Derrick Vaughan, Novelist, By Edna Lyall. Piccadilly Puzzle, By Fergus flume, J. Horsburgh, Dunedin. Both these little volumes are full of Interest, though differing very widely in their style and subject. lu the first, ‘ The Novelist,’ Miss Lyall contrasts two very divergent characters, twin brothers. Both are heroes, but otic, the novelist, is a hero in private life—kindly, amiable, well educated, earning his living by his pen, but sacrificing himself to the duty of watching cvey the latter years of a degraded, irritable, military father, who takes every opportunity <oi reproaching him for having devoted himself to the creation of works of genius rather than the mechanical routine of a soldier’s life. Hia brother—who like the father has chosen the army as a profession—distinguishes himself in action, and still more through courageously rescuing a comrade from imminent danger. He, of course, according to the world’s fashion, becomes the lion of the day, famous for courage and daring* while the genius plods on for years patient, selfsacrificing, but scarcely known, The contrast between the intellect and moral worth of the one, and the selfish ambition of the other, is ably worked out, and the superiority of the pen over the sword vindicated. The little novel is well written and very interesting. Fergus flume, in the ‘ Piccadilly Puzzle,’ has produced a work that few will abandon who have begun to read it without reading to the end. He introduces us to a set of characters, meat of them none of the best, who all in turn, excepting three and a few subordinate ones, are more or less suspected of being guilty of the murder of a woman. The puzzle is Who is the murderer ? and the solution of it is sought by & detective, who seems at various times t-o be on the right scent, only to find the one link needed to complete his theory, but when found it leads him in a different direction. The denouement will astonish every reader, for the man least suspected turns out to b« the delinquent. In so complicated a story a few improbabilities naturally present themselves, but throughout the tangled web is skilfully woven, and the detective’s efforts and ingenuity graphically described. Health, Wealth, and. Happiness, or the Present Position and Future Prospects of New Zealand, By Captain William Ashby. Captain Ashby, the well-known shipmaster, erstwhile of Auckland, revisited the colony at the end of last year on matters connected with his own business, but being a keen observer of things generally he took stock of the colony’s progress, and on his return to the Old Country committed his impressions to paper. The result is a book of a little over a hundred pages, in which he talks very pleasantly of old acquaintanceships renewed, familiar scenes revisited, and of the condition in which he found trade. He must have paid a very hurried visit to Otago, as his account of us does not cover more than a couple of pages, and this is what he has to say And now we come to Otago, which, in the early days of colonisation, was looked on .as a Scotch settlement—till, indeed, the gold fever in 1862 brought tattlers to New Zealand from all quarters. The climate here is cold, but of that bracing kind which seems to specially suit the constitution of the Britisher, be he Piet or Soot, It was in Ihe White Swan that I first visited (in 1859) this part of the colony. I remember on our arrival that iu this steamer, of about 300 tons burden, we had to wait outside till the tide admitted of our getting over the bar. Indeed, when we did so, and found ourselves ashore, the accommodation was miserable in the extreme, besides which communication with other places was almo t impossible. The rivet, choked with sandbanks and shallows, made the journey between this place ond Dunedin a series of unpleasant delays and surprises, which ended in very little when you eventually reached that then uninteresting place. Thus having in brief Conveyed some idea of this part of Iho colony iu 1859, let us turn to my experiences iu the same locality in the present year of grace, 1889. Now the largest English direct steamers can be moored alongside the extensive wharves of Otago (stc). _ Those sandbanks and shallows have long since been changed into a navigable river, while from Port Chalmers to Dunedin delightfully situated villas dot the river’s banks on either hand, and are in turn backed by verdant cultivated hills which give to the picture a charm which once seen is not easily forgotten, especially if, as in my case, you have been over the same ground in the earl} days of its colonisation. The public buildings in Dunedin, ate now, in many cases of important appaarance, while the cathed-al (?) and many places of worship of all denominations seem to show how vigorous has been the enterprise within the past few years of those who in New Zealand have elected to make a home for themselves, and although it has in some sense been tarred with thatsame brush of colonial depression of which eo much has been made at home, and of which I really saw eo little when travelling through the country, it has nevertheless profited rather than otherwise by the expeiience, and risen Phoenix like to an increasing importance which is marvellous to Contemplate. Although I have spoken of Dunedin from a commercial point of view already, I fear I have not done justice to it as a place of residence. Its elegant' villas being built in terraces one above the other, give to it quite a unique appearance, while the beautiful foliage of its many trees affords, in warm weather, delightful shade. It has, moreover, nearly one hundred fine streets, all of which are alive with traffic of every description; besides which, it is admirably paved and well-lighted. This, too, is the headquarters of that most indefatigable Union Steam Ship Company which his ('one much towards making New Zealand, its chief exports being, as at most of the ports in the colony, wool, '’grain, and those froz.-n meats for which the country now has a world-wide fame. To those who have not travelled by the Union line, I would say that to do so on those magnificent steamers is to enjoy to the full the pleasure of foreign travel, and turn a business journey into a p’easure trip. Indeed, at Home many of our great steamboat companies might do well to take a lesson from the method of procedure not only of the Union Steam Ship Company but of the harbor boards, which have in so many cases economically and with so much substantial advantage improved the various ports on the seaboard of New Zealand.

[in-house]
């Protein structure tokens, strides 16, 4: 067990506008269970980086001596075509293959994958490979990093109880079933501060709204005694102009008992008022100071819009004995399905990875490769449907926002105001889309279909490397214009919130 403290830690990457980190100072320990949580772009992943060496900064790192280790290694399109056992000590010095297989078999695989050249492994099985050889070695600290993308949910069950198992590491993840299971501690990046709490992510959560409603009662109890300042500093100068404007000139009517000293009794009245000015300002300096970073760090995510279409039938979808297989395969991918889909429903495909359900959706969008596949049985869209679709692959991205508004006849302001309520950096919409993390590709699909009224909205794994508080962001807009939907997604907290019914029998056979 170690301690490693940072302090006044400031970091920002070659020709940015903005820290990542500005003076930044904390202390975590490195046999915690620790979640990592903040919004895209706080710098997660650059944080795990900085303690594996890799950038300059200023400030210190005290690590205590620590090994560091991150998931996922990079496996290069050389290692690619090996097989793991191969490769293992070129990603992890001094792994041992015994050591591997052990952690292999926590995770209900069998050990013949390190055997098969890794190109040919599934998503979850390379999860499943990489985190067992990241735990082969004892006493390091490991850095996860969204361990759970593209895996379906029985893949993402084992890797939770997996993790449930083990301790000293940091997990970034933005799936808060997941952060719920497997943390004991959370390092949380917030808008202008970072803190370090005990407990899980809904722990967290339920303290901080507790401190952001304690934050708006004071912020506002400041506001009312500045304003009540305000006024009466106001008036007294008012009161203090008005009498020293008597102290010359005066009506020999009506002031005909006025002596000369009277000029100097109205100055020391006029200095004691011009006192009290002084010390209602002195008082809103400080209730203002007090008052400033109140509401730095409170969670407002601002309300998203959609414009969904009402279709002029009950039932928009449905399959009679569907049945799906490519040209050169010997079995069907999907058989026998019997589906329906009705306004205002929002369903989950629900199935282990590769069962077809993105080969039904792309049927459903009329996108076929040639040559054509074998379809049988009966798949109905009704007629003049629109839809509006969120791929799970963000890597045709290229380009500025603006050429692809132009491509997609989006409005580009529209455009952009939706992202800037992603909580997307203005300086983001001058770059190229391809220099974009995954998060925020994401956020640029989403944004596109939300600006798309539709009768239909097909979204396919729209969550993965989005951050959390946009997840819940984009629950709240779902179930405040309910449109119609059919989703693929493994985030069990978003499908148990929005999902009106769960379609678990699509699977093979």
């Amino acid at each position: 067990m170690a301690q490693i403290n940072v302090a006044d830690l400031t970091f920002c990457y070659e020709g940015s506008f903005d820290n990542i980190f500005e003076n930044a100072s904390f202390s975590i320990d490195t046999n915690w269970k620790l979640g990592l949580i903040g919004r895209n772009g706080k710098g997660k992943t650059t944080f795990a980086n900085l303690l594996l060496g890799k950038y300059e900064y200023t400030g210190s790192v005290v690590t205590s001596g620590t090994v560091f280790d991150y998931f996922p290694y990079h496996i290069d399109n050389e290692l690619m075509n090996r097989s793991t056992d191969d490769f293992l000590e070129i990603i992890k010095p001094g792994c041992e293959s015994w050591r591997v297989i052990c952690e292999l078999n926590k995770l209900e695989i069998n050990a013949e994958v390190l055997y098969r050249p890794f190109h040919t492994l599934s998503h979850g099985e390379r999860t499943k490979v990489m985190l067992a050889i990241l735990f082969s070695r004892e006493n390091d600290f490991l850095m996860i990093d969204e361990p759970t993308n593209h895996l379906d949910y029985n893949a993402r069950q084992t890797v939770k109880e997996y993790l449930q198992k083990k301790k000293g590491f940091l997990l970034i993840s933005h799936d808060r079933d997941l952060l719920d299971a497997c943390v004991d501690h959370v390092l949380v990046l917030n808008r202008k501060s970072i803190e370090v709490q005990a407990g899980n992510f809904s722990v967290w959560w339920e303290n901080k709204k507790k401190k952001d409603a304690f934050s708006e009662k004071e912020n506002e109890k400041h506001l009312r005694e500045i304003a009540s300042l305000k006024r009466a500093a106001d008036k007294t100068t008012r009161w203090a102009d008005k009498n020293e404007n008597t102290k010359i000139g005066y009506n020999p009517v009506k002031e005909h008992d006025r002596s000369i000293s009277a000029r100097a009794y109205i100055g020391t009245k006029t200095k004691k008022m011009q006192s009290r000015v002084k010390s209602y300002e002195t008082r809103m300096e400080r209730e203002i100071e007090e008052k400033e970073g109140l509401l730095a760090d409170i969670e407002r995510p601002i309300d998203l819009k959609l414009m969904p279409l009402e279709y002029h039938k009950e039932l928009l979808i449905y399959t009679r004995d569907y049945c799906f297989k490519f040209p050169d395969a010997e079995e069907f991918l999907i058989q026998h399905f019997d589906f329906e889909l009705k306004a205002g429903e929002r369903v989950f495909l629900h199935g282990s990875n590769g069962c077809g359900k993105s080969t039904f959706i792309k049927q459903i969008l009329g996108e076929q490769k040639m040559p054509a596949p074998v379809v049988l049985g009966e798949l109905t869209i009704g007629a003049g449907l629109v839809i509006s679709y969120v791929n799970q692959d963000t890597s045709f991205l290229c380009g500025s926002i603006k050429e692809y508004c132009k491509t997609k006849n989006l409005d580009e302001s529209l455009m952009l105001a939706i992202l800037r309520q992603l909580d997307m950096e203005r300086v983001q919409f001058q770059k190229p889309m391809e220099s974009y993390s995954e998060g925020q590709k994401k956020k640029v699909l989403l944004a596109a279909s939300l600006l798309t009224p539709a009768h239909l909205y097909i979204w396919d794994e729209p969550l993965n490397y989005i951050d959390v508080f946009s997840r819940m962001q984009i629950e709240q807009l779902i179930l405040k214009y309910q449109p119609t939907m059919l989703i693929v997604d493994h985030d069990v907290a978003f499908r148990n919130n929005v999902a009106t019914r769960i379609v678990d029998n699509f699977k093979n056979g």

In concluding, the worthy skipper says “ a few words " about colonisation, in which he takes an absorbing interest, and in this connection takes a common sense view of the question. He strongly urges those who fancy that fortunes can be picked up in colonial towns to stay at Home, and declares that the time must come when the resources of New Zealand and her unequalled climate will cause her to rank second to none of Britain 7 s dependencies for the acquirement of wealth by those who toil honestly for it. And he winds up thus